Today’s appointed psalm uses the phrase ‘(God’s) steadfast love is eternal,‘ twenty-six times. The phrase ‘steadfast love,’ which in Hebrew is hesed, is found in the New Jewish Publication Society’s translation.  Hesed, God’s steadfast love is revealed and continues to reveal the character of God for the Jewish people.  In addition to ‘steadfast love’ hesed can also be translated to mean  ‘steadfast faithful love’, or ‘loving-kindness’ or ‘mercy’.  I find the last translation, which is found in the psalm as it appears in the BCP and the BAS, is problematic in its popular connotations.  ‘Mercy’ speaks of a power differential between the one receiving mercy and the one giving it.  The one giving mercy has the power to punish or even kill the one seeking mercy.  We talk about begging or pleading for mercy, which can be granted or withheld.  We talk of people throwing themselves on the mercy of the court.  Mercy is left to the whims and capriciousness of those who have power over us.  Does this speak to the character of God?  It certainly is not a description of my God for whom steadfast love would be a better and more accurate description.  Hesed speaks of a love that does not give up on people.  That is God’s character: God does not give up on people.  That is the character of God that the Jewish people experienced in God’s actions.

This psalm, which has a call and response format, is known as the ‘Great Hallel.’   It is a song of praise and thanksgiving for all God has done for God’s people and is part of  the Passover Seder when Jews to this day gather to remember the Exodus from enslavement in Egypt.  Like many psalms, this one recounts what God had done for Israel  as a remembrance of the past and hope for the future.  The psalm recites the mighty acts of God in chronological order as the repeated refrain places them in the context of God’s hesed, God’s steadfast love.  The psalm begins with creation as evidence of God’s love, then moves on to the Exodus event, and finally to God’s protection of the community in the wilderness.  The psalm ends with a recapitulation of the Exodus theme, the event that par excellence describes God’s steadfast love for the people:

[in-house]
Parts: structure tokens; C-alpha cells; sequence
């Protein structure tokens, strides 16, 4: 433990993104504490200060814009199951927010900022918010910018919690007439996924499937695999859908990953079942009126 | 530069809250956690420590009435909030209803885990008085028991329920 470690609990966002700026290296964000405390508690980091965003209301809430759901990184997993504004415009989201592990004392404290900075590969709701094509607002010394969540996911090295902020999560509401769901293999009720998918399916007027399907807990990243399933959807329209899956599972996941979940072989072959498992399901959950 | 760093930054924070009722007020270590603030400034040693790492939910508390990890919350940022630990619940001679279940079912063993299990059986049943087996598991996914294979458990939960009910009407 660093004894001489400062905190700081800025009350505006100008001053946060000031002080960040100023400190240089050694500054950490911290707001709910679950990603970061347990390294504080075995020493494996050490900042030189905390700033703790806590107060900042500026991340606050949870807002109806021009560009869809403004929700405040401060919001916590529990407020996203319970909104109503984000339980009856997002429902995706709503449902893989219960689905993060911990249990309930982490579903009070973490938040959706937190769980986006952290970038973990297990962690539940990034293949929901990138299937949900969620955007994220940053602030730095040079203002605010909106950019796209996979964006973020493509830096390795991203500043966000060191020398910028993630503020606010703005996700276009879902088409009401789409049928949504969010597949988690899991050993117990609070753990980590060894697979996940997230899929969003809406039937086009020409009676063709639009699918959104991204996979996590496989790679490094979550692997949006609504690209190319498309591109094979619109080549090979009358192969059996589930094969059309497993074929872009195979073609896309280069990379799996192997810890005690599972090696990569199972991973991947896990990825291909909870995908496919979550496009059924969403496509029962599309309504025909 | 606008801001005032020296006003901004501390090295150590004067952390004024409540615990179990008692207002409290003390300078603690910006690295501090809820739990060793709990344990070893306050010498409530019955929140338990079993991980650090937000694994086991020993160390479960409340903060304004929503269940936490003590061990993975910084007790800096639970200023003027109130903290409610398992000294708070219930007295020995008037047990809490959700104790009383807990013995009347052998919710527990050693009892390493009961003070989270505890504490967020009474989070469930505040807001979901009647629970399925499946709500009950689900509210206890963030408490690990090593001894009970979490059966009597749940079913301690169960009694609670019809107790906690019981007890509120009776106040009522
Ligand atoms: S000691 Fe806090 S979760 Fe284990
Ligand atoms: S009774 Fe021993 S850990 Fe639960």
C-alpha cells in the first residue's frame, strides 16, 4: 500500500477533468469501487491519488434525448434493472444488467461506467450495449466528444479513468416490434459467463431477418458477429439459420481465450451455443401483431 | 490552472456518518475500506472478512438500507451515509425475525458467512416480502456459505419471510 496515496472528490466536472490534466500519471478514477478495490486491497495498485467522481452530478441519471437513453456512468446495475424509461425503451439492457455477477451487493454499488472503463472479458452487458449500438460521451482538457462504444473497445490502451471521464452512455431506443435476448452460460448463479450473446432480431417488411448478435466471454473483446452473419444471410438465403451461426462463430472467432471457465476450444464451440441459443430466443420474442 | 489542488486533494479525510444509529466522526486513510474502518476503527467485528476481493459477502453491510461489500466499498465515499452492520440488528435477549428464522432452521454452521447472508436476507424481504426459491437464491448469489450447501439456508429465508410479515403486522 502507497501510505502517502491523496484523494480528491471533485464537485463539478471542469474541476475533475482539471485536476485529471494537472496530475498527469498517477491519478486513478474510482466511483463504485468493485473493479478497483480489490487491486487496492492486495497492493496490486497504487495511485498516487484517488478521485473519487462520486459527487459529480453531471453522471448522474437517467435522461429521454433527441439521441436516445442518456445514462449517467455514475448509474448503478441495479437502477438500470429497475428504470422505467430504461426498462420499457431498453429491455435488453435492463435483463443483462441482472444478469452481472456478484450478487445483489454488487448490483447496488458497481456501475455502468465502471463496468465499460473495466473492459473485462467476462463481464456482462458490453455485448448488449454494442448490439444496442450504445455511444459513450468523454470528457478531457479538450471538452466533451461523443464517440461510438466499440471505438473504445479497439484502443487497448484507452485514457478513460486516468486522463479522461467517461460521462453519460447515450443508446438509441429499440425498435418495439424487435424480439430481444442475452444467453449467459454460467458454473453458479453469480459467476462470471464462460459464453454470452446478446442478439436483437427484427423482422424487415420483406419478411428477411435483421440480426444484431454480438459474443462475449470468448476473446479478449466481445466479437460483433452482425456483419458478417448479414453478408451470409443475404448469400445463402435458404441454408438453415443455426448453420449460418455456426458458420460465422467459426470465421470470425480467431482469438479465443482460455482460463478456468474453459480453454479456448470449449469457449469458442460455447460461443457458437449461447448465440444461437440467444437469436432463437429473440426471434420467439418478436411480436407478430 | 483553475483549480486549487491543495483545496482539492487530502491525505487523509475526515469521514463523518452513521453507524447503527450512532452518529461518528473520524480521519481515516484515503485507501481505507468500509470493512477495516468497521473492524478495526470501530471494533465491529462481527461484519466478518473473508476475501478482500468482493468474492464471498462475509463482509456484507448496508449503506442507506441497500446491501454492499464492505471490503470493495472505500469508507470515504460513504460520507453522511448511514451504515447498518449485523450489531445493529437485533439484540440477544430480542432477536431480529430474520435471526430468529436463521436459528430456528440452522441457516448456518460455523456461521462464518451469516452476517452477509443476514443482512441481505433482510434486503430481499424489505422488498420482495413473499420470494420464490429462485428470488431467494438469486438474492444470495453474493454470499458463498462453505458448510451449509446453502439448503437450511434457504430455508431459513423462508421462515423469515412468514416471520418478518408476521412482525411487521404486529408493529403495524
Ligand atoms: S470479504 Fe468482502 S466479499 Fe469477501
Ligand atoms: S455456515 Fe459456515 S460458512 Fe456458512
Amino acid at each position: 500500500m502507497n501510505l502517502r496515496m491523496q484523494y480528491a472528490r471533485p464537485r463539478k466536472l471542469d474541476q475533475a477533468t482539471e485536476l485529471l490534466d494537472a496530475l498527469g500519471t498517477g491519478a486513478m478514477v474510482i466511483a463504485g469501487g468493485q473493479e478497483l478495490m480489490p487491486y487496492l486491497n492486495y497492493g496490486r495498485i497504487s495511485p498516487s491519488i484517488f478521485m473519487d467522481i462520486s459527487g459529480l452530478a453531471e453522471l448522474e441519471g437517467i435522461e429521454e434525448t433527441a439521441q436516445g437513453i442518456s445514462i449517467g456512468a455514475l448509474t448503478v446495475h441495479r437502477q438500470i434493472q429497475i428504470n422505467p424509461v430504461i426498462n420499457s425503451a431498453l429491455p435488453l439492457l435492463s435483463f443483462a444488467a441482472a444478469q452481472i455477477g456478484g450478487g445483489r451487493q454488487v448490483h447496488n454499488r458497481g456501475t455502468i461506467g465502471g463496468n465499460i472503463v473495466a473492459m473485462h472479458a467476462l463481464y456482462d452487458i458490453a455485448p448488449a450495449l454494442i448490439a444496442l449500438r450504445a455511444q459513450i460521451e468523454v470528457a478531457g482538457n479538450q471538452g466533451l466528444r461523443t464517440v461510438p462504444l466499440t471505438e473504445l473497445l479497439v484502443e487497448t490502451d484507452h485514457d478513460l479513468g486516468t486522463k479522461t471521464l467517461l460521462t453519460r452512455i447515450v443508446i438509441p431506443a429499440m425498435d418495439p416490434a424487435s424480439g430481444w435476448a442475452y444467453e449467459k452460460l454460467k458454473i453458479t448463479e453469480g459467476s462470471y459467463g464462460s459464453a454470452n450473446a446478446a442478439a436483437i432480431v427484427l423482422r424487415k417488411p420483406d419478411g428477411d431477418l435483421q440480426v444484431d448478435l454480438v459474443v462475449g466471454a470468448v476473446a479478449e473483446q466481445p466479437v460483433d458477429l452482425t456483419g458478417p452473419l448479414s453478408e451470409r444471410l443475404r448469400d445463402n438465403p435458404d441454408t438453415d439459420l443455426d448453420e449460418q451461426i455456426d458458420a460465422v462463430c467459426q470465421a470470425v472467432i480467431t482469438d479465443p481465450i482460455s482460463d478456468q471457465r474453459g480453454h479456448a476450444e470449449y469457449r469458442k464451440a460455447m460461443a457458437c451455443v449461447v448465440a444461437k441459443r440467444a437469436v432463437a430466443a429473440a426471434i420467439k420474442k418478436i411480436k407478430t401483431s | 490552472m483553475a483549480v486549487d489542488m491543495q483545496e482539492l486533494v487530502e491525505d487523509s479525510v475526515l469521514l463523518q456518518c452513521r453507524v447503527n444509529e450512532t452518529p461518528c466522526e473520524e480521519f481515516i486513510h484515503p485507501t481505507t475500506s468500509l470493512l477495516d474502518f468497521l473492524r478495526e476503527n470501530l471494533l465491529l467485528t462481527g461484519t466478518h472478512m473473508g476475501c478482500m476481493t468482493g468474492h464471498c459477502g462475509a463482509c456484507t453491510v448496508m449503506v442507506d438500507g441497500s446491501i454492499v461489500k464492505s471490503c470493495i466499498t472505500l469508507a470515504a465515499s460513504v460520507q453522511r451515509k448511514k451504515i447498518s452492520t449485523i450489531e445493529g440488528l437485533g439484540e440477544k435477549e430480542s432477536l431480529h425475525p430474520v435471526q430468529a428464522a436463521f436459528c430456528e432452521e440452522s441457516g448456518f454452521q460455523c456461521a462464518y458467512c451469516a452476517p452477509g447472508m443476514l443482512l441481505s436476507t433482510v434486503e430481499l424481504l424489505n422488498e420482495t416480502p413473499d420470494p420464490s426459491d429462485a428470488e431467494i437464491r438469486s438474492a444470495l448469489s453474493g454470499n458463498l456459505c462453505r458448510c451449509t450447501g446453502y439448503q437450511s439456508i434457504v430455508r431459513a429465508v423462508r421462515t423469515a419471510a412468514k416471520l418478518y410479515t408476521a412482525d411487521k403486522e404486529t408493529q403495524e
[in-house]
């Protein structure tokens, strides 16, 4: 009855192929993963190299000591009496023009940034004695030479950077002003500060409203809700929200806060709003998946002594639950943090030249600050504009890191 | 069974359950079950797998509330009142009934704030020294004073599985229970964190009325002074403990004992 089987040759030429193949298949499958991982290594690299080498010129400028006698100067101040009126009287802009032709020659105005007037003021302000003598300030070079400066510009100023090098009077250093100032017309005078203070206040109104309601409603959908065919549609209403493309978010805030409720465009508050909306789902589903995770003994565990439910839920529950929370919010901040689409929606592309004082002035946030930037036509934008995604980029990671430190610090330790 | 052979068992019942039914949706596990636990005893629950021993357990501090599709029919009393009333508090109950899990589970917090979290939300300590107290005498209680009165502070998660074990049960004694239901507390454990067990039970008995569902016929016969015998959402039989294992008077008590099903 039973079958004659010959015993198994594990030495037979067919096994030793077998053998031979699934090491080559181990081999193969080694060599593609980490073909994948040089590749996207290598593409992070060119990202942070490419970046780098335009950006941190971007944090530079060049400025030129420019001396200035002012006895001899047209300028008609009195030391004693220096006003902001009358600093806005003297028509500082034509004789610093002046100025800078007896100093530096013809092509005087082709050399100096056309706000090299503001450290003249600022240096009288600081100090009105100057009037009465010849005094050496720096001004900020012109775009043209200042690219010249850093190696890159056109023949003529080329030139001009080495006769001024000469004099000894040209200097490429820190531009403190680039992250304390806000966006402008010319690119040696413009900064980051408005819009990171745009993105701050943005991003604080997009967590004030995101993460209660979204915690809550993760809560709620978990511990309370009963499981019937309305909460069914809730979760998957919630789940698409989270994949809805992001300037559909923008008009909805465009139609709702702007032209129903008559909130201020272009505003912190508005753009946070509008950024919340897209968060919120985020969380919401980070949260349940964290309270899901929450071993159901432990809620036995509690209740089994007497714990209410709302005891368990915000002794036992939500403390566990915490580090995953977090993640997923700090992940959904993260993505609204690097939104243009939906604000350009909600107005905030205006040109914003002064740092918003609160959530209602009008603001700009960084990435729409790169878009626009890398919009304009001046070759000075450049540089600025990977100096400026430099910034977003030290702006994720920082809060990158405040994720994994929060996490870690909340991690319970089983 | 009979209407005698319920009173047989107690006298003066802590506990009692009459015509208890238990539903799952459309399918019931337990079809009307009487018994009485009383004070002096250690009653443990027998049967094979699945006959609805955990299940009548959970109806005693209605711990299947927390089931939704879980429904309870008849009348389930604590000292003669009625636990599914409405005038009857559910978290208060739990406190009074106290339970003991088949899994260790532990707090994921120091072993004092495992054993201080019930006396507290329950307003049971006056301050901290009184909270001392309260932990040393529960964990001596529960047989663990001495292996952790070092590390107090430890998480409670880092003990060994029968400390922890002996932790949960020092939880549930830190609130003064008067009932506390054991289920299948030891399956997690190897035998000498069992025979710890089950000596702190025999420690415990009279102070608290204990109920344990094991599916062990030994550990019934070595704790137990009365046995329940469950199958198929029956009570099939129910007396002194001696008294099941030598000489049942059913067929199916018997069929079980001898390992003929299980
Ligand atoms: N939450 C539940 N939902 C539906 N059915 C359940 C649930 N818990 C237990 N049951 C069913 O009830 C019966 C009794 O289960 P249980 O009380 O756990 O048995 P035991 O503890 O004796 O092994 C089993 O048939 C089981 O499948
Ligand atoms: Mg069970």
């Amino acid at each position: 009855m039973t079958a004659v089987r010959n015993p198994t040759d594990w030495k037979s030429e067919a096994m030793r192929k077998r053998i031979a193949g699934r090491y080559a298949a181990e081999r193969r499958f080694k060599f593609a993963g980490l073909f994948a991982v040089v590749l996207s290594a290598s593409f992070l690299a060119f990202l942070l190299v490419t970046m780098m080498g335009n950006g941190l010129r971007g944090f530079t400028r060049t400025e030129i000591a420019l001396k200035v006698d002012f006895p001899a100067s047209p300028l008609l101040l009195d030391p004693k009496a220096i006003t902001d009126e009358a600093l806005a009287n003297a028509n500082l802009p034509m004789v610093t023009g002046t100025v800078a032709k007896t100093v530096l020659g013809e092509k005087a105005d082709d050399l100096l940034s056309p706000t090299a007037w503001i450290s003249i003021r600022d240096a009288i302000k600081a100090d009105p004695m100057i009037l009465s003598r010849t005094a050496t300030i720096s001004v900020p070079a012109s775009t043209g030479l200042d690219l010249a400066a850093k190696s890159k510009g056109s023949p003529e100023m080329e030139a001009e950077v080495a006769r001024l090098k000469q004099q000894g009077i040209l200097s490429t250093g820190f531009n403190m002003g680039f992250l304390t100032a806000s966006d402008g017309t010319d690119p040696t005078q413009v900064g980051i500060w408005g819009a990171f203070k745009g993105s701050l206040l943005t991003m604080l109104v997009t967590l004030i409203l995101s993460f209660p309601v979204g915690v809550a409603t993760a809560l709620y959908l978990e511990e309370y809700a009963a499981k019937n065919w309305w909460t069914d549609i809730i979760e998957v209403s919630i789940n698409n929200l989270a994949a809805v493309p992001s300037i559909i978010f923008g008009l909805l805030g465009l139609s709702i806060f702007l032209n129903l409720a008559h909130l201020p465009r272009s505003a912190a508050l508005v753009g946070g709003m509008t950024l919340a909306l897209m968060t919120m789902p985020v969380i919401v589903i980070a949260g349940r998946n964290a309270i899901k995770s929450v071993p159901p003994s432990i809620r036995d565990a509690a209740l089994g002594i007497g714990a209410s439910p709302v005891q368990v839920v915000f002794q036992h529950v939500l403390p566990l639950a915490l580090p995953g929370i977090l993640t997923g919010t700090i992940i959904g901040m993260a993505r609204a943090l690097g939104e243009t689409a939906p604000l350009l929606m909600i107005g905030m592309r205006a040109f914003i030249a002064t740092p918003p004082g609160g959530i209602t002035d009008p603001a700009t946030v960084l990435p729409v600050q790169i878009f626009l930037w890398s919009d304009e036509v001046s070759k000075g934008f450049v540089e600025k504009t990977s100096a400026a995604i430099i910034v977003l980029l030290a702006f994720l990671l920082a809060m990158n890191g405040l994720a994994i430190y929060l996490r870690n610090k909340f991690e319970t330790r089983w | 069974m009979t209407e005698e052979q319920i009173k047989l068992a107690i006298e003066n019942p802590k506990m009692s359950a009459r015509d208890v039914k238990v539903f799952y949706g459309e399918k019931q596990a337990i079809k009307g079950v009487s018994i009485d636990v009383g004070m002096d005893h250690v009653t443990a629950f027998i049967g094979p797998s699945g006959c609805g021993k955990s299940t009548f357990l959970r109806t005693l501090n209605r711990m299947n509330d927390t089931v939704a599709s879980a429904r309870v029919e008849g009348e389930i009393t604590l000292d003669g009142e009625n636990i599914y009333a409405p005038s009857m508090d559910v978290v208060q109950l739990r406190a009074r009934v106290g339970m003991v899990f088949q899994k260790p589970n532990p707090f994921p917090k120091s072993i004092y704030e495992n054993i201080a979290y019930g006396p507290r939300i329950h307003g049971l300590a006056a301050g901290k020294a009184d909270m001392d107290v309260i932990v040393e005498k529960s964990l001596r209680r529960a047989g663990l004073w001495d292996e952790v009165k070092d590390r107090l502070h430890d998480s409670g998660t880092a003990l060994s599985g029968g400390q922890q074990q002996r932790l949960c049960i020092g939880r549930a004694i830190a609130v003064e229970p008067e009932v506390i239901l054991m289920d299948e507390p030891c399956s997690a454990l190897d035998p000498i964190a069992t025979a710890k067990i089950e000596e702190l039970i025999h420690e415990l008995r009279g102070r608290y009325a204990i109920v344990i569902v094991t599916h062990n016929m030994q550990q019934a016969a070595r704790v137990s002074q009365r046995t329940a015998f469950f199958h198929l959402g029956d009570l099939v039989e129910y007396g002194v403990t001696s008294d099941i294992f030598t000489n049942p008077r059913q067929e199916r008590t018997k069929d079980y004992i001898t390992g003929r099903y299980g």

(God) took note of us in our degradation,
His steadfast love is eternal;
And rescued us from our enemies,
His steadfast love is eternal…

God bound the Divine Self in love to the Israelites and did not give up on them.  They were not disposable.  God modeled hesed to the people as the right thing to do.  There were to be no disposable people in the community.  In many ways this holds true for us today as we continue to celebrate Easter and Resurrection, an event that revealed God’s steadfast love.  Jesus was not disposable despite what the authorities thought.  The Resurrection was God’s ‘No!’ to Caesar and ‘Yes!’ to Jesus and the people he walked among.  We are the community created by the Resurrection Event.  There can be for us no disposable people, especially in this time of pandemic: not the frail elderly who were encouraged by one Texas politician to sacrifice them selves for the sake of opening the economy, not the homeless, not the low wage workers who continue to work for groceries and pharmacies, not the essential workers who staff our hospitals and long term care facilities.  We pray that when this pandemic is finally over we will remember God’s hesed, God’s steadfast love for all, and never allow people to be considered disposable again.

— Jim McDermott


  1. Reply
    Jane Aitkens says:

    Thank you Jim. The next time the liturgy has “God have mercy upon us”, I will say in my heart, “God send your steadfast love upon us”.

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